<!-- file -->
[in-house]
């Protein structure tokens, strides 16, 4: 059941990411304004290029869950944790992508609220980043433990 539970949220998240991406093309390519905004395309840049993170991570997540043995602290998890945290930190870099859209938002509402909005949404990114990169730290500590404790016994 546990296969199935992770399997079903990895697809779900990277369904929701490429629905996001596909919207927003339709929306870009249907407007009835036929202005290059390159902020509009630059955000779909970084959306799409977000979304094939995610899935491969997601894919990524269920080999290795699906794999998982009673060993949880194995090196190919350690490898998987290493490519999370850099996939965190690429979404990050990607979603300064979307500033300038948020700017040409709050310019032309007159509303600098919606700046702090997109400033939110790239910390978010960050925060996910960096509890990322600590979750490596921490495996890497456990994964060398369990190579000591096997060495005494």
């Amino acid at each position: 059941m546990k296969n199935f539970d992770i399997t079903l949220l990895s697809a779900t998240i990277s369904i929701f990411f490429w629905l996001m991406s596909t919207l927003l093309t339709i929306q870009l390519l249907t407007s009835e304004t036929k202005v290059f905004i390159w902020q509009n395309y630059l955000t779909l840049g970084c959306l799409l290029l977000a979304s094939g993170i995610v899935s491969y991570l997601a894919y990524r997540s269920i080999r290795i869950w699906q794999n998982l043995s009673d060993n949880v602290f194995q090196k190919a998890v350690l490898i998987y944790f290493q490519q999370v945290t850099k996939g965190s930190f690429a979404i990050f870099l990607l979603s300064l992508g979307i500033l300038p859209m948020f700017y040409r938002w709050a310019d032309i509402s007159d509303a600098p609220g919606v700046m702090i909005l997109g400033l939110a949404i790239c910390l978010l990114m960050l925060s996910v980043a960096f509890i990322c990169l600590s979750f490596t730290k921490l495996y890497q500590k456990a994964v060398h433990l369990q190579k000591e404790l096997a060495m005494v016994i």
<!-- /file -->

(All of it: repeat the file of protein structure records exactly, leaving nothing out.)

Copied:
[in-house]
């Protein structure tokens, strides 16, 4: 059941990411304004290029869950944790992508609220980043433990 539970949220998240991406093309390519905004395309840049993170991570997540043995602290998890945290930190870099859209938002509402909005949404990114990169730290500590404790016994 546990296969199935992770399997079903990895697809779900990277369904929701490429629905996001596909919207927003339709929306870009249907407007009835036929202005290059390159902020509009630059955000779909970084959306799409977000979304094939995610899935491969997601894919990524269920080999290795699906794999998982009673060993949880194995090196190919350690490898998987290493490519999370850099996939965190690429979404990050990607979603300064979307500033300038948020700017040409709050310019032309007159509303600098919606700046702090997109400033939110790239910390978010960050925060996910960096509890990322600590979750490596921490495996890497456990994964060398369990190579000591096997060495005494």
């Amino acid at each position: 059941m546990k296969n199935f539970d992770i399997t079903l949220l990895s697809a779900t998240i990277s369904i929701f990411f490429w629905l996001m991406s596909t919207l927003l093309t339709i929306q870009l390519l249907t407007s009835e304004t036929k202005v290059f905004i390159w902020q509009n395309y630059l955000t779909l840049g970084c959306l799409l290029l977000a979304s094939g993170i995610v899935s491969y991570l997601a894919y990524r997540s269920i080999r290795i869950w699906q794999n998982l043995s009673d060993n949880v602290f194995q090196k190919a998890v350690l490898i998987y944790f290493q490519q999370v945290t850099k996939g965190s930190f690429a979404i990050f870099l990607l979603s300064l992508g979307i500033l300038p859209m948020f700017y040409r938002w709050a310019d032309i509402s007159d509303a600098p609220g919606v700046m702090i909005l997109g400033l939110a949404i790239c910390l978010l990114m960050l925060s996910v980043a960096f509890i990322c990169l600590s979750f490596t730290k921490l495996y890497q500590k456990a994964v060398h433990l369990q190579k000591e404790l096997a060495m005494v016994i």